Helpful Resources During Library Closure (and other times)

This list was compiled by our President John Henderson! We are so grateful for his dedication and his research librarian background.

How to use the library when the library is closed or you are in quarantine:

Sign in with your library card to use these resources:

1) Start at the Lodi library’s Website.

2) Read ebooks or listen to audiobooks through Overdrive.

3) Look at articles and other content in popular magazines for free through RBDigital or one of Finger Lakes Library System’s periodical databases.

4) For homework help or just reliable information, try some of FLLS’s other online resources and research tools. It is better than searching Google and getting 10,000 uncertain facts or opinions all jumbled together.

5) Contact us with a question or a suggestion. Even if the library is closed and no one can answer the phone (607-582-6218), the library’s email system will still be working and incoming messages will be read.

6) Get ready for the next time the library is open by ordering books and DVDs in advance online so they might be ready for pick up when you or a healthy friend can come through the door. This even works for materials the Lodi library doesn’t own itself.

Try one of these free resources:

Note: most, but not all, of the materials included are from before 1924, due to copyright restrictions.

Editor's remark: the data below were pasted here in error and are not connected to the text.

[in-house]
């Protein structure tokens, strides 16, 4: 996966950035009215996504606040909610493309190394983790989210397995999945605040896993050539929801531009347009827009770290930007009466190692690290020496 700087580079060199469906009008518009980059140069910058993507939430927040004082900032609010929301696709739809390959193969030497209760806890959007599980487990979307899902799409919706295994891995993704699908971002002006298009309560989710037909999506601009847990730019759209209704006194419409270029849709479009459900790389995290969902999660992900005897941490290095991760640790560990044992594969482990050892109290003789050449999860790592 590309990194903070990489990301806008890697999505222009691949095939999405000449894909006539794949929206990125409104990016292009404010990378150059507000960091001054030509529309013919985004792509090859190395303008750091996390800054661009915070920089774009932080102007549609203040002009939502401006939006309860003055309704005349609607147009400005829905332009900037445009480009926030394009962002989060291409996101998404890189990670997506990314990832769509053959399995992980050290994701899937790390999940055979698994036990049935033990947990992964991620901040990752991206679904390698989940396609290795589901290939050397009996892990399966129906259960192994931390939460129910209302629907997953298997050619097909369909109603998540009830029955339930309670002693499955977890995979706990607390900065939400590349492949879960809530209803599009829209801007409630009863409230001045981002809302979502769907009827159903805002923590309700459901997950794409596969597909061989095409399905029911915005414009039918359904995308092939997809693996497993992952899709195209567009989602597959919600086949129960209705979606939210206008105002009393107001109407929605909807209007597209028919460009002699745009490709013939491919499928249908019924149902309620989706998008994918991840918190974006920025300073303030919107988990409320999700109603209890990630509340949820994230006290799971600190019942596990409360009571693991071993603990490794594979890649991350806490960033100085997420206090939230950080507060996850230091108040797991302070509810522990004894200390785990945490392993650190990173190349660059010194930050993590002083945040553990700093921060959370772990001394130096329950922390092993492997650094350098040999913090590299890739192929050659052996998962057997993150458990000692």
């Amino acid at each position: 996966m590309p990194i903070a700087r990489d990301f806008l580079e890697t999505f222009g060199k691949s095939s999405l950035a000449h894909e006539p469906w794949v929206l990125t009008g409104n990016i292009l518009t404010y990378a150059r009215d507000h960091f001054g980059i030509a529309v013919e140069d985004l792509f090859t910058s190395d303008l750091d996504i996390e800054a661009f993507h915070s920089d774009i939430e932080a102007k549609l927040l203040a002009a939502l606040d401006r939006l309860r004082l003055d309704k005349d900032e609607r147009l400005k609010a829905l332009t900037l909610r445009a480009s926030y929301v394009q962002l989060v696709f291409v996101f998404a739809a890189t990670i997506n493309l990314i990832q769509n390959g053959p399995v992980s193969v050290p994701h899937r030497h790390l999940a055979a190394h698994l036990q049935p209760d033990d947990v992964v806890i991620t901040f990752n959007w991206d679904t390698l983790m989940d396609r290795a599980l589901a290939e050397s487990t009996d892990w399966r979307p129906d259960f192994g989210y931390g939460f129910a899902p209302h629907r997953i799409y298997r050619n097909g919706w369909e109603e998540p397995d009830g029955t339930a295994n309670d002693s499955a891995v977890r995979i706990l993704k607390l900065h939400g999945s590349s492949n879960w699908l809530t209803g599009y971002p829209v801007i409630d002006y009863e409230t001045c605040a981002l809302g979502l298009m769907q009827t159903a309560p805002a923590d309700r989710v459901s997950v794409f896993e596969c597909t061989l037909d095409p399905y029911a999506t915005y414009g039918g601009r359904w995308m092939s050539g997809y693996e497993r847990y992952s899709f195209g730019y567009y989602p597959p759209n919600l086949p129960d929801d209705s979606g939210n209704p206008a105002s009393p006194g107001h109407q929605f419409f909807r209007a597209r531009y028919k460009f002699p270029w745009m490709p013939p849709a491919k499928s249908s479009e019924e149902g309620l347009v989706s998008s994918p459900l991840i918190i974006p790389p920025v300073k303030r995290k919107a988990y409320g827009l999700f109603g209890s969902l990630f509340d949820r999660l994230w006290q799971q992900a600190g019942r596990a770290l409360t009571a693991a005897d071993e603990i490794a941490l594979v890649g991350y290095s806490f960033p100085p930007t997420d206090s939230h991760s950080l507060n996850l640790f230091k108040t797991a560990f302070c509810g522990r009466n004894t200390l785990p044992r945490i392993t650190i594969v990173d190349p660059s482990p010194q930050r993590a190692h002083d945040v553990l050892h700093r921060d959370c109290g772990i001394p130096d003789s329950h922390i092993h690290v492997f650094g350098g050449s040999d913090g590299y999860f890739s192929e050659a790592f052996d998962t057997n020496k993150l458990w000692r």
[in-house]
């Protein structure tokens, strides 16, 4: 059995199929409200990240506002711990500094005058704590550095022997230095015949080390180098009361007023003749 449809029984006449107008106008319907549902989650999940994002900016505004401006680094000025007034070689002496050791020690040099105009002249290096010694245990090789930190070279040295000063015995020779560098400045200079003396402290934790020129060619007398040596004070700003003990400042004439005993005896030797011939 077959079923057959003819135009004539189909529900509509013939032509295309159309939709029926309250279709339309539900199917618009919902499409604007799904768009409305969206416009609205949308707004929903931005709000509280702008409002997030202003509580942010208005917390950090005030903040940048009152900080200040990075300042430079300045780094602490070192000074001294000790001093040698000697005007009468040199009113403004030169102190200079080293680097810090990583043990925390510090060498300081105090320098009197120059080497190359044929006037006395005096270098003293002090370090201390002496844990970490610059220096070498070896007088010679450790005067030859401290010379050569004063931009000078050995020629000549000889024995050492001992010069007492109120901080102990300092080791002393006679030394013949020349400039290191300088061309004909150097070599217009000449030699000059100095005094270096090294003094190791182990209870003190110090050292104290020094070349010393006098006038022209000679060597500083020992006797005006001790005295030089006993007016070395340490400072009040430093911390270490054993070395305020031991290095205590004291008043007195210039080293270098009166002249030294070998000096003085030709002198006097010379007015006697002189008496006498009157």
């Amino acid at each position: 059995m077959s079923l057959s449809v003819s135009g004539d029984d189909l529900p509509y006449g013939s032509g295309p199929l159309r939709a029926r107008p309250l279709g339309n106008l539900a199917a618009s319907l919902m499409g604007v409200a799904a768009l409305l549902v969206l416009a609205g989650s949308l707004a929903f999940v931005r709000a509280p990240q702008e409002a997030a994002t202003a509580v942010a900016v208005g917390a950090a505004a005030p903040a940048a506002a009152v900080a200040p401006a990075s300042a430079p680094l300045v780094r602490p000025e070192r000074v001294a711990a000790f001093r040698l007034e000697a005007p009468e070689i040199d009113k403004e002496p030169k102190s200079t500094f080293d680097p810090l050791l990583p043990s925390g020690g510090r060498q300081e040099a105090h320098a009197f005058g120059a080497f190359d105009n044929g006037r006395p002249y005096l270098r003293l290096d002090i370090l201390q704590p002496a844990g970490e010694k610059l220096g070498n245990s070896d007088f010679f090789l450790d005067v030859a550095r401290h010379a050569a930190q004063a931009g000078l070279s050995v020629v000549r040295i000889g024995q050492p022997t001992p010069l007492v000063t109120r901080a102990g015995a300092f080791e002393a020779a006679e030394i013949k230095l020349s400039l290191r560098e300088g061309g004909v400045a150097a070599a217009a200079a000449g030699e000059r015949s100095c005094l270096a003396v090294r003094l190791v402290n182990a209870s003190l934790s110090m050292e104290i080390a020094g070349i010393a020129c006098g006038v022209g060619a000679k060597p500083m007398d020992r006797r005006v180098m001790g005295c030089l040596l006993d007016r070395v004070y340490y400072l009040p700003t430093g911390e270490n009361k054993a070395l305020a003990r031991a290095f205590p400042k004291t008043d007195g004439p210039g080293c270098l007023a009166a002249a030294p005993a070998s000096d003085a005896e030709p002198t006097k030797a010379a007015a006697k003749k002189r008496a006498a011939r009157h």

1) Google Books – Full text of magazines and books in the public domain. Previews of many other books.

2) HathiTrust Digital Library – a collection of millions of titles digitized from libraries around the world.

3) Internet Archive: Text Archive – Full-text of books and other materials available,

4) Online Books Page – An index to books that are freely readable over the Internet

5) International Digital Children’s Library – a collection of books from around the world including both historical and contemporary

6) Biodiversity Heritage Library – an open access digital library for biodiversity literature and archives

Note: most of these resources are free of copyright restrictions, as well, so the selections are limited.
The Internet Archive and Way Back Machine – a digital library of Internet sites and other cultural artifacts in digital form.

1) Center for Disease Control

2) Johns Hopkins Coronavirus Center

3) World Health Organization

1) GovInfo – provides public access to all official publications of the Federal Government’s three branches, Executive, Legislative, and Judicial

2) Legal Information Institute (LII) – based at the Cornell School of Law, provides open access to a wide range of legal materials

3) The Public Library of Law – another good source for accessing legal resources